From October 15th Bernard Jacobson Gallery will stage the most significant exhibition of Robert Motherwell’s work in England since his 1978 Royal Academy retrospective, organised by Norman Rosenthal. The show will feature five rarely seen key works from the late abstract expressionist’s Open series and marks the first part of a major two part exhibition on the series. The second part will follow in June 2009.
Started in 1967, the Open paintings represent one of the two major series on which Motherwell worked over the course of his career. Consisting of planes of colour, broken up by minimally rendered lines in loosely rectangular configurations, the five canvasses on show exemplify the startling effectiveness with which Motherwell worked through the possible permutations of such reduced means. At once painterly and austere, these highly affective works set up a play between the dualities of content and absence, spatial recession and the assertion of surface, whilst providing an arena for the artist to work through what he described as more, “strictly artistic problems, in the viscosity of paint, of color fields, of the skin of the world highly abstracted”.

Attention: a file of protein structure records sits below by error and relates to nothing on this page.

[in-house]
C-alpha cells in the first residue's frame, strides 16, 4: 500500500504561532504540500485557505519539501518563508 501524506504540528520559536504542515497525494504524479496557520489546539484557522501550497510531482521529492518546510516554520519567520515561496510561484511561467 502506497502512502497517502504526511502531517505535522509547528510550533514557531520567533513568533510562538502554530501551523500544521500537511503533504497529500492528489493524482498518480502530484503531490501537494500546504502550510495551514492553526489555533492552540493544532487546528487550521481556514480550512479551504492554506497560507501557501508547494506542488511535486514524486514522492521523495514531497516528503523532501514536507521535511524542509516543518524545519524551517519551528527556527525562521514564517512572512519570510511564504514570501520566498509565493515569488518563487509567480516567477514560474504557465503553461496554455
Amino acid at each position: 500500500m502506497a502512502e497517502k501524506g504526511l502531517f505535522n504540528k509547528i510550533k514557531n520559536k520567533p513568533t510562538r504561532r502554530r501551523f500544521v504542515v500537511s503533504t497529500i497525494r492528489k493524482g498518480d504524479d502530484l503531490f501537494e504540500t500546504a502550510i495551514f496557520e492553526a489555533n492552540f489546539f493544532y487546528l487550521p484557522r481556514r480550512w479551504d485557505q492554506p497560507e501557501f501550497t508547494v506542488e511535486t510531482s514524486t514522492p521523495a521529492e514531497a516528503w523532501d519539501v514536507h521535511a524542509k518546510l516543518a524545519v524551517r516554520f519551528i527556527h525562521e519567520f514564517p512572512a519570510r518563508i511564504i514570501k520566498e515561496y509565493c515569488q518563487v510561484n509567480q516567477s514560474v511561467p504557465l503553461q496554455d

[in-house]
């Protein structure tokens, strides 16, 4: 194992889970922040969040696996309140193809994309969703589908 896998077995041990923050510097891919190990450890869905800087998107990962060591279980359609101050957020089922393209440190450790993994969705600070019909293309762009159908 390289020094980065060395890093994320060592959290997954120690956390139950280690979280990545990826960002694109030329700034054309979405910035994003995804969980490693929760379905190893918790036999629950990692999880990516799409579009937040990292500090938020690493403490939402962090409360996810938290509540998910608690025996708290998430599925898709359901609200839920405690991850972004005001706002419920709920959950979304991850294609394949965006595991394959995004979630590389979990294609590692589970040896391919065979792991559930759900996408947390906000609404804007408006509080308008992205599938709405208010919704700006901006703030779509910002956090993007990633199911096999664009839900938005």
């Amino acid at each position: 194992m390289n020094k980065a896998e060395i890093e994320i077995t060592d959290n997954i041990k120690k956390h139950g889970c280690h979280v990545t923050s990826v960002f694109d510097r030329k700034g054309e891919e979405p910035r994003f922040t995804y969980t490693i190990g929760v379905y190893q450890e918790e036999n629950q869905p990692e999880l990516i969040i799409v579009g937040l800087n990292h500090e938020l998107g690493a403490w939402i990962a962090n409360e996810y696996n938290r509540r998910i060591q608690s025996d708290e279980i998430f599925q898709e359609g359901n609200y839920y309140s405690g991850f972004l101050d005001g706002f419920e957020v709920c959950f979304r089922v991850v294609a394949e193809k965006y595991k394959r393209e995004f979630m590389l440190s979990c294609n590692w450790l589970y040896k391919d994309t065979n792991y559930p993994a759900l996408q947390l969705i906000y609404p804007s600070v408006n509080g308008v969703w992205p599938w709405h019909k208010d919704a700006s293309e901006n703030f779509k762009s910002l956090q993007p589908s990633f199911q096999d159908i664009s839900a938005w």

Motherwell had a rare intellectual ability, which not only underpinned his work as a painter but also led him to become one of the leading writers, theorists and advocates of the post-war movement, which he named the New York School. Through his interest in philosophy, literature and poetry, Motherwell was able to forge close friendships with the surrealists and thus, through his art and writing, establish a bridge between the pre-war European avant-garde and the post-war Americans. In so doing, he proved pivotal in establishing key concepts such as automatism and psychoanalysis at the heart of the discourse surrounding American abstraction. The Open series, firmly grounded in the artist’s linguistic and philosophical concerns comprises one of the major contributions to this process.
On Motherwell’s death in 1991, Clement Greenberg, the great champion of the New York School, left in little doubt his esteem for the artist, commenting that, "although he is underrated today, in my opinion he was the very best of the Abstract Expressionist painters". The five works in this exhibition reveal Motherwell in such a light, standing, as they do, shoulder to shoulder with the great works of Pollock, Rothko and de Kooning.
A definitive book on the Open paintings, with extended essays by John Yau, Matthew Collings, Robert Hobbs, Robert Matteson, Donald Kuspit, Mel Gooding and Saul Ostrow, is due to be released by 21 publishing in June 2009, to coincide with the second part of the exhibition.
For further details or images, please contact Ben Wiedel-Kaufmann: mail to email@example.com.